Legacy of Sikhs in Great War
NEXHIBITION about the contribution of Sikh soldiers during the First World War has come about thanks to a man from Hayes, writes Goolistan Cooper. Empire, Faith and War: The Sikhs and World Ward One is the first element of a three-year project.
Amandeep Madra, 44, is co-founder and chairman of the UK Punjab Heritage Association, which is staging the exhibition at The School of Oriental and African Studies, in central London.
“We started planning and getting funding for the project in 2011, but I’ve been working on this topic for 15 to 20 years, when I co-wrote a book in 1999 on the military history of the Sikhs.”
The exhibition also looks at the pivotal role played by the entire Indian Army of 1.5 million men. Mr Madra invites people to share information they have on family members who served in The Great War.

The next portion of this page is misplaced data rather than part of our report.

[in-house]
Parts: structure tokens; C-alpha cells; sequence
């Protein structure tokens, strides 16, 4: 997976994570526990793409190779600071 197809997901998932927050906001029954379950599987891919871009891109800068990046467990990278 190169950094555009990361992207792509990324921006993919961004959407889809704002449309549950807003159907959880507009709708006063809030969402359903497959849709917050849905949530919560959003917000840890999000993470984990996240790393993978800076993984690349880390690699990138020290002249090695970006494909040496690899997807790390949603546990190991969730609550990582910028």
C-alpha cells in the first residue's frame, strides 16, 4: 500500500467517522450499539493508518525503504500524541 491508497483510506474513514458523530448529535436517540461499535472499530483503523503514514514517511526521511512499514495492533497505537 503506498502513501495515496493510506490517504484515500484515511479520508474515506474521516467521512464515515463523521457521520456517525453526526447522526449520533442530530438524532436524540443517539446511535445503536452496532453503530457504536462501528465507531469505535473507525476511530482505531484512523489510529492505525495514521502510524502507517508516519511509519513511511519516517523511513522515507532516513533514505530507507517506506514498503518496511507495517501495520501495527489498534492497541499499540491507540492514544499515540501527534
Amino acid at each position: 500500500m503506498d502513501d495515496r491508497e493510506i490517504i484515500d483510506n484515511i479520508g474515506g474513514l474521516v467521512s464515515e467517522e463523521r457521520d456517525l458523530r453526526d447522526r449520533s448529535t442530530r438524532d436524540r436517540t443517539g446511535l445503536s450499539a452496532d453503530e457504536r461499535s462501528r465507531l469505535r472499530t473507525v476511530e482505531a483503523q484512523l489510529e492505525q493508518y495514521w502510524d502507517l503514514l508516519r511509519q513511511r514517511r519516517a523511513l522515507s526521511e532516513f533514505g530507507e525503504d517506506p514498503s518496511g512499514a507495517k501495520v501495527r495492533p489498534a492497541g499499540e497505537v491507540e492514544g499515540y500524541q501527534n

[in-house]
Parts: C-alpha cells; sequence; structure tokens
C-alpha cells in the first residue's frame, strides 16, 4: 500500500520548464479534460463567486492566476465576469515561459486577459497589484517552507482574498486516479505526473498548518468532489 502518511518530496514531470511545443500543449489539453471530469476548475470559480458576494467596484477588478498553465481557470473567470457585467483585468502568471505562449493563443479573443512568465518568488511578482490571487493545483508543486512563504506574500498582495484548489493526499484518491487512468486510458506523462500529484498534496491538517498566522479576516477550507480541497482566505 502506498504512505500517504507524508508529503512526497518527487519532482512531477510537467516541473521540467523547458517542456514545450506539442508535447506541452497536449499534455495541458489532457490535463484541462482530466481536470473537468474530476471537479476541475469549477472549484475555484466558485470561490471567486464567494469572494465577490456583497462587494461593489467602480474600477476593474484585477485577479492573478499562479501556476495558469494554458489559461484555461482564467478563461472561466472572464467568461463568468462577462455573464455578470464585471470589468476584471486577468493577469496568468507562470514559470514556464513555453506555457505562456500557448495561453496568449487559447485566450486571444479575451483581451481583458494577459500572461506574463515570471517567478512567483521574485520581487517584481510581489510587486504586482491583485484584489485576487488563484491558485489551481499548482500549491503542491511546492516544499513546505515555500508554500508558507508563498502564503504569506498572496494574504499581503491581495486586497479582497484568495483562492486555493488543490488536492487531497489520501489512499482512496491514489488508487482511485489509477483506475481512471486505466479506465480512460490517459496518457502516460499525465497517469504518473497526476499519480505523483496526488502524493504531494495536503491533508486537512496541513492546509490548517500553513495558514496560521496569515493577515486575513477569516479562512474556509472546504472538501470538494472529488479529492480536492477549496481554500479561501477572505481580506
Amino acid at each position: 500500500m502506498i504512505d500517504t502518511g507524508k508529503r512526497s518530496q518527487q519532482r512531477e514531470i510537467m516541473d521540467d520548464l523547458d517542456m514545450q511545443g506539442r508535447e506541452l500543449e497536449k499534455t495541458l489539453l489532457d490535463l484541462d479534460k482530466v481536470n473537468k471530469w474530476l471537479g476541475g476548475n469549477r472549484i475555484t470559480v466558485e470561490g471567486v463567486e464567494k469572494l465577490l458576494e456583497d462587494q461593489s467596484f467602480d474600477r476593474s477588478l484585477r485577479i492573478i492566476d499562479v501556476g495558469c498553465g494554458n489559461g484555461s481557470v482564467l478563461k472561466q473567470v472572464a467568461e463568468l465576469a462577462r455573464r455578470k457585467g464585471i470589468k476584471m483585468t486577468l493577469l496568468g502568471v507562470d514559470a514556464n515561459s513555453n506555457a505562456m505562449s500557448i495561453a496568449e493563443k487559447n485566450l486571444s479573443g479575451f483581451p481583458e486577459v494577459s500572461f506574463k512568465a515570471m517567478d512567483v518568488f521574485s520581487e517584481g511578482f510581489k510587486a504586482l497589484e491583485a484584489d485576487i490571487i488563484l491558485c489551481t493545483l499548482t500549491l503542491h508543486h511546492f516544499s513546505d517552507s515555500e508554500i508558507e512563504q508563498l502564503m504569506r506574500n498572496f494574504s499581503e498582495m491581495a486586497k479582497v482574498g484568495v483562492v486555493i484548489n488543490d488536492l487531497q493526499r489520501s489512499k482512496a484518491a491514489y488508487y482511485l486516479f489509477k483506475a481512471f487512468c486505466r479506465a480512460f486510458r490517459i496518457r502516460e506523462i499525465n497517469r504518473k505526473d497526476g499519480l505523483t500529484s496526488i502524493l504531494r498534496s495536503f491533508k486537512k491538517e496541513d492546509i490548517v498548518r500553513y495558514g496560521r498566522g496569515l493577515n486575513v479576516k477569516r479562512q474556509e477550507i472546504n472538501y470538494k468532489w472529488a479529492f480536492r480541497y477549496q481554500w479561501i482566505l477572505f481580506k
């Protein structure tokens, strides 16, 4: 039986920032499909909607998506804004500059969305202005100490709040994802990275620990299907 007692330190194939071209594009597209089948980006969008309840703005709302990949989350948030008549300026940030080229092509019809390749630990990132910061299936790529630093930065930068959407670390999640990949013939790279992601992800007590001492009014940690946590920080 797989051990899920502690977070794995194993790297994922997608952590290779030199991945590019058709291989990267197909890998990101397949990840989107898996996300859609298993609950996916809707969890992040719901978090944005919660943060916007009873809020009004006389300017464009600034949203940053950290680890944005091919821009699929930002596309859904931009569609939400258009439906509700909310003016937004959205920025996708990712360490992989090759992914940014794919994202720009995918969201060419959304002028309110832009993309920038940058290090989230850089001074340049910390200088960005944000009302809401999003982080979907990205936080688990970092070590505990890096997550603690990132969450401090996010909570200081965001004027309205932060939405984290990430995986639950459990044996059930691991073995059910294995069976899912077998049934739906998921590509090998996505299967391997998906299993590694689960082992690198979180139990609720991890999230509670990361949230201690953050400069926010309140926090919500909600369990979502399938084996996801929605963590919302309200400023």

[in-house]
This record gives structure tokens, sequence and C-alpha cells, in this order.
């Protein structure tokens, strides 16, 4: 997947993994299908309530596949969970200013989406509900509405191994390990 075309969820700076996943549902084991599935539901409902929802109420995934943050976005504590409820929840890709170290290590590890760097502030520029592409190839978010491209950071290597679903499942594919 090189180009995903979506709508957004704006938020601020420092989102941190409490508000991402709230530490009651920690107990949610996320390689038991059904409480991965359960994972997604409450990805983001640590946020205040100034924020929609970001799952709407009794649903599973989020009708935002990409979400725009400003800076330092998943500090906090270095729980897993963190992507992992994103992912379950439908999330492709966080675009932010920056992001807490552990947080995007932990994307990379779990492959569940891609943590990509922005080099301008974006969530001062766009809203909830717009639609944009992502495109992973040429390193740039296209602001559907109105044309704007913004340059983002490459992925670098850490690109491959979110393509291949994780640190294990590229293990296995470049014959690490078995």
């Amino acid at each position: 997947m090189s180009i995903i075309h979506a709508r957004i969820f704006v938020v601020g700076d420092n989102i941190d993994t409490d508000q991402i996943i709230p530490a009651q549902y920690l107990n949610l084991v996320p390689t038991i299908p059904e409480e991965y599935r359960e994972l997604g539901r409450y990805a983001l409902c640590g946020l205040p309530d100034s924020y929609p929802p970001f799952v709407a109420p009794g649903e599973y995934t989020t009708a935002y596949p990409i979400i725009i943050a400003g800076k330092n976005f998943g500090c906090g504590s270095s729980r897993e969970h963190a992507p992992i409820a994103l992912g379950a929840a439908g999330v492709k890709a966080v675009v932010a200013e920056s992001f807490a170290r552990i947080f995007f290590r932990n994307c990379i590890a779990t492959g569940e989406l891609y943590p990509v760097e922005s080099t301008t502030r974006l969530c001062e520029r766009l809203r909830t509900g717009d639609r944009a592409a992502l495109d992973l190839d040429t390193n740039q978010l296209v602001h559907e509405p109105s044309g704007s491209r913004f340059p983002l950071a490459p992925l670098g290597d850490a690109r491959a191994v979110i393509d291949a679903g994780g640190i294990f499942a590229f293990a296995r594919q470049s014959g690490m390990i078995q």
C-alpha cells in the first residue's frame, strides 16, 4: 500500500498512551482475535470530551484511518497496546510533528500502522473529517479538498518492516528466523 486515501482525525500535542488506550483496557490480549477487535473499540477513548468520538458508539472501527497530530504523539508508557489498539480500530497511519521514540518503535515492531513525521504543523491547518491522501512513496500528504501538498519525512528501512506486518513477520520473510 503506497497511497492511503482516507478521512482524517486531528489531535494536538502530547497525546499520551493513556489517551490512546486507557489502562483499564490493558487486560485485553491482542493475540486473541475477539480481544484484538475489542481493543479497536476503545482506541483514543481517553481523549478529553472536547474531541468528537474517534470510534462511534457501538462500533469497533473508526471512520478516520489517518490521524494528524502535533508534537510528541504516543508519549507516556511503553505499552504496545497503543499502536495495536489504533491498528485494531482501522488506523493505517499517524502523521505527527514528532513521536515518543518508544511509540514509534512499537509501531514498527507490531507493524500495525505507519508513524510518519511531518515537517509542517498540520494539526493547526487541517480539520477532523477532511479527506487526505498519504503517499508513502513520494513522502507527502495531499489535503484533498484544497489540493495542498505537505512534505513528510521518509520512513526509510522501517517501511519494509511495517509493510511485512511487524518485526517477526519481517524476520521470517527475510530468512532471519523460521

“And we can help you research your First World War story,” he added.
One in six British soldiers came from the Indian subcontinent – more than the rest of the Empire’s combined – but their heroics are barely told in India, Pakistan and Bangladesh.
Mr Madra said: “You won’t find firearms, shells and that sort of thing. This is about people’s stories.
“Young men travelled for the first time out of their villages and did so very gallantly. They made a tremendous contribution to the war.
“We are proud of the contribution of our forefathers.”
Empire, Faith and War: The Sikhs and World Ward One runs until Sunday. Highlights include rare archive footage, sound recordings of Sikh prisoners of war, an activity zone for children, and original artefacts from the days of the Sikh Empire.
For more about the project, go to www.empirefaithwar.com.
■ VALUED: Sikh soldiers on parade